When Aubrey Freedman’s son Mason was born, it wasn’t long before friends and family members started gifting them toys that made sounds or lit up at the press of a button. “It just didn’t sit well with us,” says Freedman. “It looked like he was zoning out. He was becoming so enamoured with all the excitement of the flashing lights, and I decided there was no need to rush that exposure. The slower and simpler I could keep his childhood, the better.”
Freedman and her husband resolved to put a stop to it. They let their families know they didn’t want battery-powered toys, got rid of the noisy, flashing toys they already had, and as time went on, returned or re-gifted the powered toys they still got anyway. To this day, Mason, now seven, and his younger brother, four-year-old Abel, don’t have any electronic toys, save for one light-up lightsaber each.
Instead, Mason and Abel play with wooden blocks, trains, cars, toy swords, capes and classic board games like chess and Connect Four. They also enjoy colouring, and when they are not playing with each other, Freedman does science experiments with them. “They have both become very imaginative and creative. They come up with their own games.”
It’s hard to avoid the onslaught of electronic toys, though. Walk down the toy aisles of most department stores, and you’re likely to find a lineup of playthings that sing, move, light up or synch with a tablet. “I’ve seen potties with iPad docks on them,” says Freedman.
The toys in my own home seem to confirm the trend. My three kids have teapots that sing, books with sound effects, remote control cars, toy phones and laptops, robots, motorized race-car tracks and electronic musical instruments. As parents, we’ve never encouraged battery-operated toys, but we obviously haven’t actively discouraged them either.
Toys with these bells and whistles can certainly entertain your kids, but some experts say playing with an electronic toy is more often a passive activity. “The definition of play, really, is that it’s a hands-on experience. That’s why the old-fashioned toys have more play value than a lot of what you see on the shelves these days,” says Kimberly Bezaire, an early childhood education professor at George Brown College in Toronto and an advocate for free play in the home and the classroom. I see her point. Although some of the electronic toys in our house—the teapot, for example—can spur hours of pretend play, others, like toy tablets, just seem to suck the kids in and zone them out.
It’s not just electronics that are getting in the way of good old-fashioned play, though. “Children are far too scheduled,” says Johanna Simmons, a play therapist and former teacher in Vancouver. “They have very little time for free play,” she says, referring to activity that’s unstructured, voluntary and doesn’t have a purpose other than being fun. She also notes that kids are more anxious than ever. “Free play allows for a release of anxiety, but that’s not happening,” she says.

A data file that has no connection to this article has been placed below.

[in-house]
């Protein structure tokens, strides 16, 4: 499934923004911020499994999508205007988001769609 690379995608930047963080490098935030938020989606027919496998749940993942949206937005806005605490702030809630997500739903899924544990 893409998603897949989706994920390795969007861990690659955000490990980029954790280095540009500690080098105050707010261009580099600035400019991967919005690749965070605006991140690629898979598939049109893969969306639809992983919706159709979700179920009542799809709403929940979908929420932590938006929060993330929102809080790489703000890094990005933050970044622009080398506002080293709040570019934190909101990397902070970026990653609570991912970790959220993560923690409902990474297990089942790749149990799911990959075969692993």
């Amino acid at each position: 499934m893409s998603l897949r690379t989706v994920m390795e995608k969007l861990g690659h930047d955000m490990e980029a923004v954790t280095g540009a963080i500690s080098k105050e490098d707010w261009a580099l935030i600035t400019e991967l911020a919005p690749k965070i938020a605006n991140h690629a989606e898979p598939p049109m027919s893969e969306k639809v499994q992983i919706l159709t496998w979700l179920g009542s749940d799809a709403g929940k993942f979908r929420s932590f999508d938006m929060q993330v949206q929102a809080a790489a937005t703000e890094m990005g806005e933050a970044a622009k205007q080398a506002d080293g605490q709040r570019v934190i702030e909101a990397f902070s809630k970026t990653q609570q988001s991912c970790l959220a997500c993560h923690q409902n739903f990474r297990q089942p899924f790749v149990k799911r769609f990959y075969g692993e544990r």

Free play is so important, in fact, that the American Academy of Pediatrics released a report in August 2018 urging paediatricians to actually prescribe play to their patients. “Play with parents and peers is fundamentally important for developing a suite of 21st-century skills, including social, emotional, language and cognitive skills,” said lead author and paediatrician Michael Yogman in a press release when the report was published. “The benefits of play cannot really be overstated in terms of mitigating stress, improving academic skills and helping to build the safe, stable and nurturing relationships that buffer against toxic stress and build social-emotional resilience.” Clearly, with so much at stake, it’s time to get back to the basics.
Interacting with simple, classic toys can provide infinite opportunities for learning and development. Picture a baby or toddler playing with a set of wooden blocks: They might build a tower and then discover cause and effect when they hit the tower and it falls. “Traditional toys tend to give the children immediate feedback,” says Bezaire. “And they can adjust to that feedback,” like building a bigger base for their tower next time. But blocks can also encourage imagination: Two stacked blocks might become a cup to drink out of, and a kid with a new sibling might orchestrate a scene with a baby being put to bed or fed a bottle. That’s why things like sticks, cardboard or blankets are some of the most valuable “toys” around, says Bezaire.
Tactile toys like playdough, building bricks and magnetic shapes help young kids develop fine motor skills, and they lend themselves to imaginary play. With figurines and small toy animals, kids can create scenes and pretend. Playing with dolls promotes nurturing and empathy. And when kids engage in pretend or imaginary play with a kitchen playset, a doctor’s kit, costumes or a cash register, they learn to collaborate, adjust their ideas to work with others and problem-solve. Assuming a character—like pretending to be a mother or teacher—also develops empathy toward that type of person. When kids are given the autonomy to play on their own, they will often be more motivated and challenge themselves, too, says Bezaire. If you’re still not convinced of the value of play, consider this: In animal studies, rats that were deprived of play had impaired problem-solving skills and similar social deficiencies to rats that had damage to their prefrontal cortex, the area of the brain responsible for planning, judgment, reasoning, emotional regulation and social behaviour.